Hailing from a family of diamond businessmen in Belgium, Modi was also sued in California for defrauding/robbing an American businessman of US $4.2 million.

In June 2019, the Swiss authorities had frozen his bank accounts worth $ 6 million along with other assets.

Research further shows that in January 2018, a list of the most wanted fugitives that India wanted to get extradited from the UK was handed over to Britain by Kiren Rijiju, the Minister of State for Home Affairs. The list included 14 names, including Vijay Mallya, Lalit Modi (founder & first Chairman and Commissioner of the Indian Premier League), and Tiger Hanif , an alleged aide of underworld don Dawood Ibrahim.

In turn, the British government also requested the extradition of 12 Non-Resident Indians and other nationals who has allegedly committed crimes in the United Kingdom and have been residing in India, the Economic Times reported.

The list included names of Mohammad Sheikh, and a brother and sister duo — Rajesh and Seema Kapoor. The siblings had been accused of kidnapping their brother Deepak’s child and fleeing to London in December 2007.

The list of the United Kingdom also included names like Raminder Singh, Aman Vyas and Mohammad Abdul Sakur, all of whom were being wanted by Britain for committing crimes like murder and sexual assault.

As far as the extradition of eminent Indian business tycoon Vijay Mallya is concerned, this is what “The Pioneer” newspaper had stated on July 22, 2021: “India's financial fraudsters find a safe haven for their loot and sanctuary for themselves in Britain as its regime skillfullybreaks international laws. Fugitive billionaire Vijay Mallya of Kingfisher Airlines fame is a glaring instance. He remains on bail in Britain until and unless UK Home Secretary Priti Patel orders his extradition to India to face charges of fraud and money laundering. Mallya has applied to Secretary Patel for considering “another route” to be able to stay in the UK. This has raised widespread speculation that Mallya plans to seek asylum in that country.”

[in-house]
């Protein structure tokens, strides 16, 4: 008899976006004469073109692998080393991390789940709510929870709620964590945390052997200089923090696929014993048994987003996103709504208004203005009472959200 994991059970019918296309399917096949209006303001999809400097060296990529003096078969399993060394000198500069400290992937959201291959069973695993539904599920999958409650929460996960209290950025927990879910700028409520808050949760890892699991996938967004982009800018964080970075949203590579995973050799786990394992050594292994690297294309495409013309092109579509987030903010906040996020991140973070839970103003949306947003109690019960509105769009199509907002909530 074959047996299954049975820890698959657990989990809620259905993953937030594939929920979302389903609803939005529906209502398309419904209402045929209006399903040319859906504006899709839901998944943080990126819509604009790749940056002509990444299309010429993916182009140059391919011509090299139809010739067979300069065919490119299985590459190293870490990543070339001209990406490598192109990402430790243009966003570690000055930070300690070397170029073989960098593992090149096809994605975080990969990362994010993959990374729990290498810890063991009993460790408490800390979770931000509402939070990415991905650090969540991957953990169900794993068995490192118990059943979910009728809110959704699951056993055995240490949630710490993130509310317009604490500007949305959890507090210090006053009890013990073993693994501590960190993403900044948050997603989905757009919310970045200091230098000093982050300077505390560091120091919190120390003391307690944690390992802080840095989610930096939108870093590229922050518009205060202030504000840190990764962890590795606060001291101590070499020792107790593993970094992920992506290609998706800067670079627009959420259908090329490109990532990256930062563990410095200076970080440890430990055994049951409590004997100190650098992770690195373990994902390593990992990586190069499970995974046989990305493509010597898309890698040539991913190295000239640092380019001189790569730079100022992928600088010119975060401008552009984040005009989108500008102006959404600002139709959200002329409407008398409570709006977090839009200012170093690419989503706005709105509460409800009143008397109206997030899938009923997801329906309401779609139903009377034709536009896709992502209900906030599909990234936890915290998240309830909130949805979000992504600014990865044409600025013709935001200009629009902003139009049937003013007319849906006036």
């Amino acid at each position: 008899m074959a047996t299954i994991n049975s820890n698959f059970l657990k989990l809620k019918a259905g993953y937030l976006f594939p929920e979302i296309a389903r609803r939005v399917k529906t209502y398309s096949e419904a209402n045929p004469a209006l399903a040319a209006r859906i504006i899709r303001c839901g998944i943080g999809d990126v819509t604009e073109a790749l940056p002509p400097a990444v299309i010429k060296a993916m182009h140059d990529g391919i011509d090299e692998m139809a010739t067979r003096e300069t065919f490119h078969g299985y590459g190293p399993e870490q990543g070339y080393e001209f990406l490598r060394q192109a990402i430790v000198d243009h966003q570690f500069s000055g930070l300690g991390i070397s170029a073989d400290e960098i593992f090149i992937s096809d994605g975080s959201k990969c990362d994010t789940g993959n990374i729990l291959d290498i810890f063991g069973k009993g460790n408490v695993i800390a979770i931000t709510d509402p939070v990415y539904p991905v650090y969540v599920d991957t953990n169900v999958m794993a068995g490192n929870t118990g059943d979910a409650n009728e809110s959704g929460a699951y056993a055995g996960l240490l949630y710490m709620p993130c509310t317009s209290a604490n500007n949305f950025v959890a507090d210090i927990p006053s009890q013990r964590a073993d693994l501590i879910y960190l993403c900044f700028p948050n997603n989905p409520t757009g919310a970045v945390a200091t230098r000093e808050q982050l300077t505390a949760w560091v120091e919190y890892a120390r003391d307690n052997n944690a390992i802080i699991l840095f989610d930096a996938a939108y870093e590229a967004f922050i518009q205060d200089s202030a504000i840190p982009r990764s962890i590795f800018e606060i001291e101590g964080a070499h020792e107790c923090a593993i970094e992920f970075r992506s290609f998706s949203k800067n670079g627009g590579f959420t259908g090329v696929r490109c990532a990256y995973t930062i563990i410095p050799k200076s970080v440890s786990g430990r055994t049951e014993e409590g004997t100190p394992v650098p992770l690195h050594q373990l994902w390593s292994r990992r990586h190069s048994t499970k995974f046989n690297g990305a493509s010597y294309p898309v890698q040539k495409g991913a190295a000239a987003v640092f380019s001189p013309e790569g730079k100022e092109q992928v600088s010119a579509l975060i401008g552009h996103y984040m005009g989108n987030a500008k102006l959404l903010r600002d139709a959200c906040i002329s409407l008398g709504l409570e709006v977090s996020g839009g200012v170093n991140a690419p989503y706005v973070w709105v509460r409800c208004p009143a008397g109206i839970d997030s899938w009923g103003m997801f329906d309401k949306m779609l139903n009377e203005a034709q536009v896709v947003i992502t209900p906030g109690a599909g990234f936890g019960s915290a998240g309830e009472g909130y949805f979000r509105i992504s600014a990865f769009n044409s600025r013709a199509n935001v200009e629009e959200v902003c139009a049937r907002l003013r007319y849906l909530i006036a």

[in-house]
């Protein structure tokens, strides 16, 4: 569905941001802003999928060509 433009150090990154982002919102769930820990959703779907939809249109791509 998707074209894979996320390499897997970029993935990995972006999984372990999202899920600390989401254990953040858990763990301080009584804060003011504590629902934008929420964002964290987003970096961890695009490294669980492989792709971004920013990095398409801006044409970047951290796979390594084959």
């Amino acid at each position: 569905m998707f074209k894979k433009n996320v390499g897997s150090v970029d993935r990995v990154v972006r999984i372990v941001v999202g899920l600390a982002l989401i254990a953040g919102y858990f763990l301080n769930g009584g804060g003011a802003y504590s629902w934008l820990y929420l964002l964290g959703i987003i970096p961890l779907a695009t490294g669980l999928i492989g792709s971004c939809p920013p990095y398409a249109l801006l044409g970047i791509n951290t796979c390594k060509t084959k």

The newspaper had added: “The UK has over the years become the most preferred tax haven destination for economic offenders like Vijay Mallya, Nirav Modi, Lalit Modi, murder-accused Indian music director Nadeem, Sanjay Bhandari, the Rana Kapoor family, the Sandesara family, just to name a few. The Hinduja Brothers, one of India's richest families and their Hinduja Group of Companies remain the most preferred Indian family in the UK, aided and promoted by various British governments in the past. The Hindujas are right now facing major legal problems in Switzerland in connection with a charge of forging a document at a bank.”

About another noted Indian magnate, Anil Ambani, the media outlet had asserted: “The case of India’s biggest financial debtor, Anil Ambani’s Reliance Group, is not much different. The entire business has collapsed and the hard-earned taxpayer’s money has scandalously evaporated into thin air. A few months ago, Ambani deposed before a UK court, in connection with a case filed by a Chinese banking consortium, that he has no money left.

The UK Court had earlier asked Ambani to pay $770 million to some Chinese banks for non-payment of loans. It is learned that after the London court's order, Anil Ambani has limited his foreign travels fearing Chinese banks might seek the help of Interpol to issue red alerts for him in foreign airports.”